// you’re reading...

Interview

Peter Dunn p2

Peter Dunn talks about growing up in Townsville and becoming interested in remnants of WW2 around his neighbourhood. And hearing a story as a child about a forced landing by a P-38 on a saltpan behind his house during WW2...

READERSVOICE.COM: When did you first start researching Australian military sites, and what got you started?

PETER DUNN: I was born in Townsville in 1948 and grew up playing in some of the remnants of WWII, but not realising why they were there. There were the numerous large igloo hangars near Duckworth Street and Dalrymple Road in Townsville, the large WWII hangars and building at Garbutt airfield, and the large deserted US Army Air Command bunker at Ramsay Street, Garbutt which is still there!! I always wondered why there were shallow trenches in the paddock behind our house at Pimlico.

There were old rusty aircraft drop fuel tanks in the saltpan behind our house at Pimlico (now the Lakes area) and in other areas around Townsville. The older kids were lucky enough to locate the more intact drop tanks and turn them into small boats or “canoes” and use them on the weirs.

One of the teenagers in our street Geoffrey Nielsen told me that his parents had told him that a P-38 Lightning had made a forced landing in the saltpan behind our house during WWII. I thought he was pulling my leg, but many years later when my interest in Townsville’s military history developed I decided to see if this story was true or not. After reading Dr. Rod Cardell’s marvellous book Wings Around Us about the Stock Route airfield (Dalrymple Road), I discovered that the story was in fact true. The P-38 had taken off from the Stock Route airfield (Dalrymple Road) and made a forced landing in the saltpan where the lakes are now located. I was then determined to find out more about this crash and eventually I got enough leads to let me track down the pilot who was still alive in the USA at that time. I rang him one day and had an interesting discussion.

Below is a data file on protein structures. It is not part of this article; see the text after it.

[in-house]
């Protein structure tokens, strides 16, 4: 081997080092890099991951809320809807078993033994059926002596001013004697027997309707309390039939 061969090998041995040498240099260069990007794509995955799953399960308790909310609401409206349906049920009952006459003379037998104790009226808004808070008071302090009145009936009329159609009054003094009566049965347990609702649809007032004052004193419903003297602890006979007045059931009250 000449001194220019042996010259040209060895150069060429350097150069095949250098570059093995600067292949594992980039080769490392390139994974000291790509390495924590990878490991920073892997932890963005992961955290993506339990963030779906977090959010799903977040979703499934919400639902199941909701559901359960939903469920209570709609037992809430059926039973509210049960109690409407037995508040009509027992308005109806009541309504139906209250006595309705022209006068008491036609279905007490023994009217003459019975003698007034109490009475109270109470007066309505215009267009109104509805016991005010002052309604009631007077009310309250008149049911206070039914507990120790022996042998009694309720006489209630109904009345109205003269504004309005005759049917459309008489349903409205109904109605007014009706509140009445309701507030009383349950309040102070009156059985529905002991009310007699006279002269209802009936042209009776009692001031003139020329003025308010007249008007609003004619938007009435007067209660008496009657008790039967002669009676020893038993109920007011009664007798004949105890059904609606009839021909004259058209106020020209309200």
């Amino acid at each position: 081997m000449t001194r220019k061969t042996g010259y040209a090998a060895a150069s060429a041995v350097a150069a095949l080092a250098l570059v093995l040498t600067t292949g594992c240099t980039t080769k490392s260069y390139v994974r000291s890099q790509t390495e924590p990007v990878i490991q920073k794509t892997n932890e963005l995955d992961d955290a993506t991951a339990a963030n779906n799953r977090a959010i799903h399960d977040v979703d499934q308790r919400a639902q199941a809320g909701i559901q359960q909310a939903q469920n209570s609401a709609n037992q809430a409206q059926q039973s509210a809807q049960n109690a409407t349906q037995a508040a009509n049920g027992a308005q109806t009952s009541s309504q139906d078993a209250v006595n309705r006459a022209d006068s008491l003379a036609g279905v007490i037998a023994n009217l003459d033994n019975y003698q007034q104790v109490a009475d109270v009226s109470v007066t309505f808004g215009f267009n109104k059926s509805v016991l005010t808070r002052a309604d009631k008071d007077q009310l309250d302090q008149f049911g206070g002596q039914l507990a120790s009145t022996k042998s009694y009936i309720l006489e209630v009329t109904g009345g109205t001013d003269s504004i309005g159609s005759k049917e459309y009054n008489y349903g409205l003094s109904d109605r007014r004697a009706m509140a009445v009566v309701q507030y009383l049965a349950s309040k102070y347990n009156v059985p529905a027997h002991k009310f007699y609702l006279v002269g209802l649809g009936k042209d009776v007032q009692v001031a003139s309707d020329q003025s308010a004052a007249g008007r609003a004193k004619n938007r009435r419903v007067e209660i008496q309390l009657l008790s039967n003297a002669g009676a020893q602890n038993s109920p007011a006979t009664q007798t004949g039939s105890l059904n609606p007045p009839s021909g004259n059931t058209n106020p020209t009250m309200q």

Townsville remained a military town after the war with Garbutt airfield being home to the Garbutt RAAF base. So while growing up in Townsville in the 1950s one could hardly miss the numerous military aircraft flying around. Dakotas, Lincolns, Wirraways, Hudsons, and the occasional Mustang. In later years there were the Sabres, the Neptunes, etc.

I went on to join No. 1 Flight of the Air Training Corps at Garbutt airfield. Our parades were on a Friday night. I would ride my trusty pushbike from Pimlico to Garbutt. I used to go down to the RAAF Recruiting building in Sturt Street after school and fly the Link Trainer that was located in the basement. When I became too old to be in the ATC I joined the RAAF Reserve in Townsville. That Link Trainer is now in the RAAF Museum at Garbutt and still in perfect working order. I donated a maintenance manual for the Link Trainer to the fellow who looks after the Link Trainer at the Museum. He was a very happy chappy.

My father, Jim Dunn, was a member of the 42nd Battalion and fought the Japanese in New Guinea and Bougainville during WWII. He was camped in the Townsville area for a while before being shipped northwards to New Guinea. My father-in-law, John (Jan) Goulevitch, DFC, was a member of the famous 460 Squadron RAAF and he actually flew one mission in the famous Lancaster “G” for George which is housed in the Australian War Memorial. I usually march with 460 Squadron RAAF for the Anzac Day marches in Brisbane.

After a number of years chasing my family history, I eventually started a web page on 460 Squadron RAAF, then one on ”G” for George. I then started a few pages about Townsville during WWII. These pages eventually became “Townsville @ War”. My interest in the P-38 crash caused me to realise there had been a reasonable number of aircraft crashes in Townsville during WWII, so I started a home page on that topic. I now have over 2,000 aircraft crashes documented on my web pages that happened in Australia during WWII. There are many many more that I need to add and I estimate I might approach 4,000 – 5,000 eventually.

My interest kept expanding, eventually covering all of Queensland and before too long I widened the net even further to cover all of Australia during WWII. So it became “Australia @ War” www.ozatwar.com.

I still work full time as an electrical engineer and my “Australia @ War” web site is a part time hobby.

My research has made me realise that whilst the Southwest Pacific Theatre of war was a very neglected theatre in the sense of written history, what did actually get written was mostly about the New Guinea side of things. Very few authors and historians have covered much detail about events inside Australia during WWII.

-continued next page
-copyright Simon Sandall.

this month

The Last Six Months


Yearly Archives